History tells stories and those stories about change, upheaval, or oppression should be compelling, as should historical fiction. What often makes them compelling are the words used to embellish settings, define crises, embody characters. In Paul M. M. Cooper’s lush debut novel, River of Ink, words are the centerpiece, the place settings, and the utensils of a table fit for a king—and his ultimate destruction.
In 13th century Sri Lanka, Asanka balances life as lover to Sarasi (a servant girl he is teaching to read and write) and being a royal poet in the court of King Parakrama of Polonnaruwa. The story begins with the city falling into the hands of the cruel Magha of Kalinga who conquers the kingdom handily. Impalements and beheadings become commonplace. Citizens live in fear that they will be the next to die.
Magha’s blood-thirsty side is tempered by a love of poetry, and he commissions Asanka to translate the epic Shishupal Vadha, a classical Sanskrit poem written centuries before into the Tamil spoken by his recently-conquered subjects. Magha believes it will be an educational tool showing the people that his gods are the true path to righteousness, rather than what the Buddha has taught them. Fearing for his and Sarasi’s lives, Asanka feels it is imperative to do the new king’s bidding by translating the epic in installments.
As he begins the work of translation, he fears the power of the original poem with its sophisticated structure, its unique ties to specific meanings, and the hidden messages contained within. Haunted by Sarasi telling him that “poetry makes nothing happen,” he struggles to infuse his work with something meaningful to the people, while concealing the mockery from Magha.
Tweaks in translation offer opportunities to turn Shishupal into a Magha-like character. The change of a word, the modification of a phrase or connotation begins to turn each succeeding installment of the vadha into a rallying, poetic battle cry for the peasants and villagers outside the city, while Asanka continues to fear his own long and painful death should Magha decipher the translation’s true intent.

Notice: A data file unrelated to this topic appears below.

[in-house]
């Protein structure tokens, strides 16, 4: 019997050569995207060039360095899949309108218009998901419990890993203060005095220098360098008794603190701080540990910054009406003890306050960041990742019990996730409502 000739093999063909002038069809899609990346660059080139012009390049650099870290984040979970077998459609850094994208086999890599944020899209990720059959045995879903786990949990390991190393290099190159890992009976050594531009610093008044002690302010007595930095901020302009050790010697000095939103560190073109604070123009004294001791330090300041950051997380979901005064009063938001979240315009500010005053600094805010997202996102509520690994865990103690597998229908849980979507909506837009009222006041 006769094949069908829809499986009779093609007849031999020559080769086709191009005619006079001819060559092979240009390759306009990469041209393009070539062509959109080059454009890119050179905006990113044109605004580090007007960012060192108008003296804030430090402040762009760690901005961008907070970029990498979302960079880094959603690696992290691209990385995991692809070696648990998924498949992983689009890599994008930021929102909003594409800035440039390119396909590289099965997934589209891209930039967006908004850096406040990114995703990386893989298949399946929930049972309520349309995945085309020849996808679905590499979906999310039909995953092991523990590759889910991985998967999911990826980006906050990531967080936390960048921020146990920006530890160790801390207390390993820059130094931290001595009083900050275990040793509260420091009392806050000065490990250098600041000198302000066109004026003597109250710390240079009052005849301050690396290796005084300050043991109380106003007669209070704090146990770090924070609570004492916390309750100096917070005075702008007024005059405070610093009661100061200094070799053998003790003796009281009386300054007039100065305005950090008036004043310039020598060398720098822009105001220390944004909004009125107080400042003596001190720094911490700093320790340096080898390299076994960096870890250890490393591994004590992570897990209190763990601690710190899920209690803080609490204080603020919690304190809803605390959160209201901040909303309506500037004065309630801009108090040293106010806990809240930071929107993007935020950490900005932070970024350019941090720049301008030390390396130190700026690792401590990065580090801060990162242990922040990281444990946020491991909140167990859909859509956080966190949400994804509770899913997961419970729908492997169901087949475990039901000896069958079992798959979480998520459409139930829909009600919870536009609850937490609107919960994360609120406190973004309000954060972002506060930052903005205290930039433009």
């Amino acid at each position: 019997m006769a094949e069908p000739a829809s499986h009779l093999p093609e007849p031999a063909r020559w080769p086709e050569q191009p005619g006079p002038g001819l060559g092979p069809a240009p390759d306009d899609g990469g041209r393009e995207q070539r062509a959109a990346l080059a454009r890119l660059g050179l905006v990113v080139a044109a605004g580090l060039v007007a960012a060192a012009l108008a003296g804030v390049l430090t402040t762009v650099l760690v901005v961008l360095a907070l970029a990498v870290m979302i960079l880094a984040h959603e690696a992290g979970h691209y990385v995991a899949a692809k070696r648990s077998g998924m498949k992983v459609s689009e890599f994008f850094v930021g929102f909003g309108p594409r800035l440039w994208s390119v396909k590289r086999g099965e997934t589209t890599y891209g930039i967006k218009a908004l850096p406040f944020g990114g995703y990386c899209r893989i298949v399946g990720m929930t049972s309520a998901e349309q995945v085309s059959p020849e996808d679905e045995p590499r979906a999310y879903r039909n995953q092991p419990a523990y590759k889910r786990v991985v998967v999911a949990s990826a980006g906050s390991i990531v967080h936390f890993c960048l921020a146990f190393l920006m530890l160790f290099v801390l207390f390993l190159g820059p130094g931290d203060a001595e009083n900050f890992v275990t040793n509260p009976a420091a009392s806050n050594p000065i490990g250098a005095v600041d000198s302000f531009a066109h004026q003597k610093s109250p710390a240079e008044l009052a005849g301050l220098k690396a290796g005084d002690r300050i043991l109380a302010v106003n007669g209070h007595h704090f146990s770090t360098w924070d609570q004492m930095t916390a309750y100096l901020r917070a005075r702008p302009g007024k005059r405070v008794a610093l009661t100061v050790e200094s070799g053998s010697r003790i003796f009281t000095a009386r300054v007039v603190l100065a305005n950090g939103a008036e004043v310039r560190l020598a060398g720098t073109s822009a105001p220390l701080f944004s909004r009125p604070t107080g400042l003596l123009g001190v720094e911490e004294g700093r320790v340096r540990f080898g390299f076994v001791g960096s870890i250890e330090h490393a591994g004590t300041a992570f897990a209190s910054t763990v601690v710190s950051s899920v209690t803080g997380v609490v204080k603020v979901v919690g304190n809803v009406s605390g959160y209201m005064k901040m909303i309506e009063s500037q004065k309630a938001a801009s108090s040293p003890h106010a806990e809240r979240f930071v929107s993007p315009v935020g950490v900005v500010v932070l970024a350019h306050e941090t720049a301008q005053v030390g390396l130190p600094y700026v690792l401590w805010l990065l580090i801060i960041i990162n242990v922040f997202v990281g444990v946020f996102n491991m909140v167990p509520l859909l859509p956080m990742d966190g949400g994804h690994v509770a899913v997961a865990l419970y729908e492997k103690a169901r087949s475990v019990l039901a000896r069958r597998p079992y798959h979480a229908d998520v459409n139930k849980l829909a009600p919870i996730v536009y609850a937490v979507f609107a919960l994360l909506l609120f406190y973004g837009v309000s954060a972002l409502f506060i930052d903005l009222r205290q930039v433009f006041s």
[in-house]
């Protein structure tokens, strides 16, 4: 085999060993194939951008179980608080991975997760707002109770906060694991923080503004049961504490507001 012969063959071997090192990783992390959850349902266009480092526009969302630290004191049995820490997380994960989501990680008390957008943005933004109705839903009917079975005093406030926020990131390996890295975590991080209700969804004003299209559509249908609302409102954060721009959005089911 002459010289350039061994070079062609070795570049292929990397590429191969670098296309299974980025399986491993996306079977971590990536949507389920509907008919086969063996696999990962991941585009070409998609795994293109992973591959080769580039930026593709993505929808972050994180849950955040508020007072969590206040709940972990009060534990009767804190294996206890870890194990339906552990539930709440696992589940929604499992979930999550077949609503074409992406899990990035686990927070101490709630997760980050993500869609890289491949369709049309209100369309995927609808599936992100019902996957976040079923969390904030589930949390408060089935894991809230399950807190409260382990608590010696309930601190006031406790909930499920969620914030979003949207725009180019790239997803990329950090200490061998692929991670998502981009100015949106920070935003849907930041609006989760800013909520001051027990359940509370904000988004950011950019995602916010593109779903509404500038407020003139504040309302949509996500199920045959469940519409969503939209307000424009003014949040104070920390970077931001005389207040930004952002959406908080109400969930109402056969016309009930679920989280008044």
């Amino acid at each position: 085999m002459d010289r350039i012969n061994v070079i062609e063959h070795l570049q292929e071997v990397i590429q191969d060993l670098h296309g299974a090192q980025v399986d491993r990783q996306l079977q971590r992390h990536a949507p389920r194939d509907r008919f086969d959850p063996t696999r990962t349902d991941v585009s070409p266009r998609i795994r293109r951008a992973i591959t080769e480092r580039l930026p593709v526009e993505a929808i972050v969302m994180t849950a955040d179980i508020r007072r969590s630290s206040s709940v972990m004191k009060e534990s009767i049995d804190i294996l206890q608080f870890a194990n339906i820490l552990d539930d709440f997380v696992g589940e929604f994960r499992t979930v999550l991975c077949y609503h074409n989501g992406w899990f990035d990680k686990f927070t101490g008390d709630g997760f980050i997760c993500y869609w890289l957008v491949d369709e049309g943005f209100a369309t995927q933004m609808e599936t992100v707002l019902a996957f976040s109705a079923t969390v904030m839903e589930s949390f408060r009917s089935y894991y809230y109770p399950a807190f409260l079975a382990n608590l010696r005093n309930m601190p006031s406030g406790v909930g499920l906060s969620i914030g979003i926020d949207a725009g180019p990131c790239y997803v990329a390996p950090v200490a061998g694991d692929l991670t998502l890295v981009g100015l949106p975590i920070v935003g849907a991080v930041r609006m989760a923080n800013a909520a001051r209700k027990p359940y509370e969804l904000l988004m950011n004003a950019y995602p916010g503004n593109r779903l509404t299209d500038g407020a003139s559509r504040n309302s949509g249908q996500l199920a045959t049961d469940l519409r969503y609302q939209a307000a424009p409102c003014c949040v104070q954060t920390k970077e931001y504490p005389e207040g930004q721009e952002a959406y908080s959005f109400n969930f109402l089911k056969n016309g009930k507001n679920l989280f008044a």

Told in retrospect as a love letter from Asanka to Sarasi, Cooper’s highly-researched novel is based on the historical figures of Kalinga Magha who ruled Polonnaruwa from 1215-1236 CE after deposing King Parakrama Pandyan II who ruled from 1212-1215 CE. This research evolved from Cooper’s time spent in Sri Lanka teaching English, and in crafting this novel with its dreamlike qualities and deliberate, slow-paced prose, he opens the gates to Asanka’s Polonnaruwa without weighty exposition. The complexity of bringing an ancient civilization to life is accomplished with seemingly effortless skill, leaving the reader fulfilled and figuratively far from home.
Whether there ever was a royal poet commissioned to translate the Shishupala Vadha for Kalinga Magha matters not; there is enough historical framework to allow the telling of a story about love, loyalty, and the power of language. Had the author not used beautiful language in his novel about a royal poet’s challenges under a regime change, Cooper would have been remiss. However, his imagery cascades in precise similes (“Raindrops came down like judgement”) and metaphors (“I was a leaf caught in the canal, on its way out to sea”). Emotions and tensions heighten as Asanka works on each installment of the vadha (“I felt like the man who is sentenced to death but allowed to choose the method of his execution.”)
Interestingly, one of the novel’s two epigraphs transports the book’s theme into present-day America. An ancient Sinhala proverb states, “You can build a fence around the country, but you can’t build a fence around the mouth.”
Jeanne E. Fredriksen lives in North Carolina, where she is the managing editor of a monthly newspaper and is a Books for Youth reviewer for Booklist magazine, a publication of the American Library Association.